Thursday, December 6, 2012

TOP STORY>>Physical therapy: Pain and gain

By Airman 1st Class Rusty Frank
19th Airlift Wing Public Affairs

When someone walks in to the 19th Medical Operations Squadron physical therapy clinic and signs in at the front desk, they might hear the sounds of machines, people having their injured muscles stretched or a needle puncturing their skin. Though it may seem weird to new customers, working with these conditions is an everyday experience for the members of the clinic, who keep the Airmen on base fit to fight by providing top class physical therapy.

The members of the clinic support the mission at Little Rock Air Force Base by providing physical therapy to help people recover and prevent further injury.

“Our primary contribution is to keep the guys who fly the planes, the guys who take care of the planes, and the guys who take care of them, healthy so the mission can continue,” said Maj. Brian Langford, 19th MDOS physical therapy flight commander.

There are many treatments the clinic provides including joint and muscle manipulations. They also use foam rollers and lacrosse balls to keep muscles pliable and mobile, said Capt. Alexander Ford, a 19th MDOS physical therapist.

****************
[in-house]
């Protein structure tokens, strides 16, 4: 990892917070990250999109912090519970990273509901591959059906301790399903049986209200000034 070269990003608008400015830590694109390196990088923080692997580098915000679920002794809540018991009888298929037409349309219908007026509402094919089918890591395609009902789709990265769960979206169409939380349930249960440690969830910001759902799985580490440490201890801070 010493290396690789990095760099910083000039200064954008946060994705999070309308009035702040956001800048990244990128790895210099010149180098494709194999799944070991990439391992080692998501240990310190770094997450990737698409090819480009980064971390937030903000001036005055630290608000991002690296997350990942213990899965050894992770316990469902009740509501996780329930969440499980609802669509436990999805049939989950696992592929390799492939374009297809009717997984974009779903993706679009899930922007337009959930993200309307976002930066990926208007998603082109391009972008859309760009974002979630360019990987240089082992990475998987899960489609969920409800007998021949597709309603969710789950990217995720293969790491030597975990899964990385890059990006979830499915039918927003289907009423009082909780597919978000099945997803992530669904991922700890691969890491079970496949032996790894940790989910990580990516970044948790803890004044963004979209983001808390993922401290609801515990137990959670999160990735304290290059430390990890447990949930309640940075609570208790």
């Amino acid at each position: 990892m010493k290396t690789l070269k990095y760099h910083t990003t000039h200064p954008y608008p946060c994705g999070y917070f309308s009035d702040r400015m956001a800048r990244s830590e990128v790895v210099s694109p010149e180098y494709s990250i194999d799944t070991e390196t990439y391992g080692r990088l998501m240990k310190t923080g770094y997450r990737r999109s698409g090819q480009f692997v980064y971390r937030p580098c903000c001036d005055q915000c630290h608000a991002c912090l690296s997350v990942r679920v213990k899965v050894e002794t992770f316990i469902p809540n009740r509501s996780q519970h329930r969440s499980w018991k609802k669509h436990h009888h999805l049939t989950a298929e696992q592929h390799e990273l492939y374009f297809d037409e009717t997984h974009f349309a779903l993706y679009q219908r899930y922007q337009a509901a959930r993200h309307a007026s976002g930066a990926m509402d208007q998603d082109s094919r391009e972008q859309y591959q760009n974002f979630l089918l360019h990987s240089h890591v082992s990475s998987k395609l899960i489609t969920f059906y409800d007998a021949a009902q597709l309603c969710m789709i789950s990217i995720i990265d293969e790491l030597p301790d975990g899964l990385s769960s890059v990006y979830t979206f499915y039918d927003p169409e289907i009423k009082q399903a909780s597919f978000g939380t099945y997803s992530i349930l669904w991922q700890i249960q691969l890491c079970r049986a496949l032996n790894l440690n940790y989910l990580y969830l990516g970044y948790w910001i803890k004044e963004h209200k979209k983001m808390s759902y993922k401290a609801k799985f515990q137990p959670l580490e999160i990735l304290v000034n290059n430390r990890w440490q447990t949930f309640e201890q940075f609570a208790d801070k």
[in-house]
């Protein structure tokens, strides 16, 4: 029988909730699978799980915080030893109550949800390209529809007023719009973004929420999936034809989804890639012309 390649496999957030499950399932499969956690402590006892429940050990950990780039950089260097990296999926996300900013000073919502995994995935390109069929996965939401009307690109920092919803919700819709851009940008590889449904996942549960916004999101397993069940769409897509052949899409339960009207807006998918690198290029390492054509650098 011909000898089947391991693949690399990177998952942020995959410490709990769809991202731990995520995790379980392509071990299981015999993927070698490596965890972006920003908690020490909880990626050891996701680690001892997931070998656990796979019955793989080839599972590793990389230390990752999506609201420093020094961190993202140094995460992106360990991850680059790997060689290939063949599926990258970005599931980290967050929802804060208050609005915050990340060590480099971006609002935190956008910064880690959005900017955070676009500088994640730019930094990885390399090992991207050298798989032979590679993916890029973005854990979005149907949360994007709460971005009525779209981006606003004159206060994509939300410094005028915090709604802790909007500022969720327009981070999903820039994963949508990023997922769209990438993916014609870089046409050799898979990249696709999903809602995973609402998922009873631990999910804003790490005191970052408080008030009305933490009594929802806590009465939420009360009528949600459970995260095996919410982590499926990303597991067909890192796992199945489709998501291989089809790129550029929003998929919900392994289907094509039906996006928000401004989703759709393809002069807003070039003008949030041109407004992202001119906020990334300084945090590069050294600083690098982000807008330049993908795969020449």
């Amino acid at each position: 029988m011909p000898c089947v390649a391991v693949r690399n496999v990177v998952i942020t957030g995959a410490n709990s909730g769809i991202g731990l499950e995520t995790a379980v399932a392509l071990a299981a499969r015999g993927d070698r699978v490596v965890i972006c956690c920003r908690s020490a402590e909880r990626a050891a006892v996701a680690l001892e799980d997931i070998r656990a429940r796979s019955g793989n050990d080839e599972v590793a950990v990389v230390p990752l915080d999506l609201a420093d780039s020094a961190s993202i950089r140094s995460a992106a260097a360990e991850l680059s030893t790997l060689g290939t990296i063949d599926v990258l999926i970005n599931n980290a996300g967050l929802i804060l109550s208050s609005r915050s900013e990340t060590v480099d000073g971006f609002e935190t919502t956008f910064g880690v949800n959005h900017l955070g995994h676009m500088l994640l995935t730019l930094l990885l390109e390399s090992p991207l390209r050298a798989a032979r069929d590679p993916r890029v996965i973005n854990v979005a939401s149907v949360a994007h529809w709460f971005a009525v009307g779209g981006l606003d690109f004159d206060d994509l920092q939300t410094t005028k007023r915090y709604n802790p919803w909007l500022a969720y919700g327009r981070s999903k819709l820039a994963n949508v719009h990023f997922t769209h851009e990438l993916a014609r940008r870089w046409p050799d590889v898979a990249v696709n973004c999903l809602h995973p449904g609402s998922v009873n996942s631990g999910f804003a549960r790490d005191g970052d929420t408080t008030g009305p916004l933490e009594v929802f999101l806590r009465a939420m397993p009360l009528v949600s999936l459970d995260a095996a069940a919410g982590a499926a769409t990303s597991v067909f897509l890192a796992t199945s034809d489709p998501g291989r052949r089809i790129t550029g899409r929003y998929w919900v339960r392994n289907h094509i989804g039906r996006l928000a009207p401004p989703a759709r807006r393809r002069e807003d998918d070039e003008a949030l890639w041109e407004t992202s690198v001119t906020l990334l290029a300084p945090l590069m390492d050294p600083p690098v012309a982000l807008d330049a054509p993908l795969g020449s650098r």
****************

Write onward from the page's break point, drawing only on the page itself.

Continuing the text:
A new treatment provided at the clinic is trigger point dry needling. Langford said trigger point dry needling is where the physicaltherapist uses a small needle to puncture the skin to release or resolve muscular trigger points that are overly tightened or inflamed fibers within a muscle, said Langford.

Having a physical therapy clinic on base is important and financially beneficial to the Air Force, compared to sending people to expensive off-base clinics, said Ford.

“It (the physical therapy clinic) gives easy access to the people on base; it’s also a lot more cost effective for the Air Force to have us on base facilitating their physical therapy needs,” said Capt. Alexander Ford, a 19th MDOS physical therapist.

Another benefit to having a military physical therapy clinic on base is having physical therapists that know the physical requirements of the military physical fitness program.

“Since we know what they are expected to get back too, we have a pretty good idea of what their jobs entail and what there PT test and their mandatory PT programs are, we can tailor their recovery and prevention to the specific needs of the Air Force,” said Langford.

The physical therapy clinic is here to help prevent injuries, take care of already injured Airman, and help keep the mission at Little Rock Air Force Base successful.

“We get people back to flying, more importantly flyers have to be able to run a certain distance in order to fly, so in that respect, we get them back in the air because we get them running off of their profile,” said Staff Sgt. David Pienta, a 19th MDOS physical medicine technician.

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